Roasted beetroot & lentil salad

Roasted beetroot & lentil salad

OK, I’ll admit it, this recipe is pretty much directly lifted from a delicious lunch I had sitting in the sun at my favourite London plant-lover’s haunt, The Chelsea Physic Garden. So sticky-sweet and satisfying, you won’t even notice how virtuously healthy it is.

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Serves: 4

1kg small 'Detroit Dark Red' and 'Burpees Golden' beetroots, peeled

1 red onion

1 tbsp honey

2tbsp unfiltered olive oil

2 tbsp balsamic vinegar

250g precooked beluga lentils

1 handful beet leaves, finely shredded

1 orange - juice and rind

100ml crème fraîche

a few sprigs of mint and dill

- salt & pepper

  1. Cut the beetroot and onion into quarters. Arrange in a roasting tin and drizzle over the honey, olive oil and balsamic vinegar. Do not toss them together as the red beets will stain the yellow ones. Season with salt and pepper.
  2. Raost the beetroot in a preheated 200°C / gas mark 6 oven for 45 minutes until tender.
  3. Spoon the lentils onto a plate and arrange the beet leaves around them. Top with the roasted beetroot, drizzle with the orange juice and scatter over the herbs and orange rind.
  4. Serve with a dollop of crème fraîche and extra oil and vinegar. This salad is a match made in heaven with goats’ cheese or grilled mackerel.

Put off by beetroot’s earthy, soil-like flavour?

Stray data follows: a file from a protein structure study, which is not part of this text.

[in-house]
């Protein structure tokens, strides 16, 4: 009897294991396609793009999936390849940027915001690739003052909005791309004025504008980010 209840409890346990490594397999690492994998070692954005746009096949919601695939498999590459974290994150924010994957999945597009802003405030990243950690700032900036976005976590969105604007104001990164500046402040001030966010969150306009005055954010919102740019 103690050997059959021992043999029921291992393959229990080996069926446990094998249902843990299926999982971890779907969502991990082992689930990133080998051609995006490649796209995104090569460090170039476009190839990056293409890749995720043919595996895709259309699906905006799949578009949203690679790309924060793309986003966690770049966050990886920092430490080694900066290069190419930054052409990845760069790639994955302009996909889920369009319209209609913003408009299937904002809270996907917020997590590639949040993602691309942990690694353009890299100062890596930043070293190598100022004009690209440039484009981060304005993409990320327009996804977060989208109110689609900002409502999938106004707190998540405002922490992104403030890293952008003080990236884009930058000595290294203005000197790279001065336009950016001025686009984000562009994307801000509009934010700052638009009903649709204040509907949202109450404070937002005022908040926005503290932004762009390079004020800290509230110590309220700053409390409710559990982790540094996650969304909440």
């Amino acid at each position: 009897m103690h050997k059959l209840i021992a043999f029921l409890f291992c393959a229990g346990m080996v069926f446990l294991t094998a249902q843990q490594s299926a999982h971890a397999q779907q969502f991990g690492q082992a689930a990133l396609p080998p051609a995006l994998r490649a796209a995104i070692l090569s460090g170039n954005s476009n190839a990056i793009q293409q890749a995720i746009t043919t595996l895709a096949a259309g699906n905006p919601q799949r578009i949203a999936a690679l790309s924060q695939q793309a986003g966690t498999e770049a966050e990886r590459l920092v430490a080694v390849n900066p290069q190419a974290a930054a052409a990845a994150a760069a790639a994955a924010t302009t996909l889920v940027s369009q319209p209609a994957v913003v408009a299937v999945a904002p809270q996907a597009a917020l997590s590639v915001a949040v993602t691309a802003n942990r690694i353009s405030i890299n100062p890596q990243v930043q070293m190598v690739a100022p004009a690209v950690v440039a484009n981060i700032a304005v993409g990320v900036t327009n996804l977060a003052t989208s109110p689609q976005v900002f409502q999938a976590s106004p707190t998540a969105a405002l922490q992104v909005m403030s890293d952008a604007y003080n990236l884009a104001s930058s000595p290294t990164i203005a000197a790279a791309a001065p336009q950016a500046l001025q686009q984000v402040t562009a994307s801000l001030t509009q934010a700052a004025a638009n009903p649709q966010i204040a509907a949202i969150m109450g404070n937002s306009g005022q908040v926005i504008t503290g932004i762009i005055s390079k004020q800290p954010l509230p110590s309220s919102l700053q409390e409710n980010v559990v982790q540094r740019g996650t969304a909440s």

Well, take it from an ex-beetaphobe like me, beets and muddy flavour need not go hand in hand. The roots derive their dusty flavour from a substance called geosmin, which is the self-same chemical released into the air by soil after a rainstorm. To me, it’s an instant flashback to being forced to play rugby at school in Singapore, trudging through mud in 35°C (95°F) heat. There are drawbacks to being the biggest kid in school. Fortunately, the amount of geosmin that beetroot create is genetically determined, and scientists at Washington State University have been able to rank varieties along a sort of Richter scale of earthiness. With some containing three times more geosmin than others, you can pick a variety to suit your personal taste. Six times more geosmin is concentrated in the skins. Simply peeling beetroot will make them taste less earthy.

Over the last few years ethnobotanist James Wong’s scientific and labour-saving approach to edible gardening has garnered critical acclaim, landing him his own BBC series Grow Your Own Drugs and publishing contracts for several books. Here we showcase James’ flair for combining the unusual with three of our favourite recipes with a difference from the book...

RHS Grow For Flavour by James Wong is published by Mitchell Beazley and is available, for £20, from

Photographs: Jason Ingram
Recipes Type: Starters

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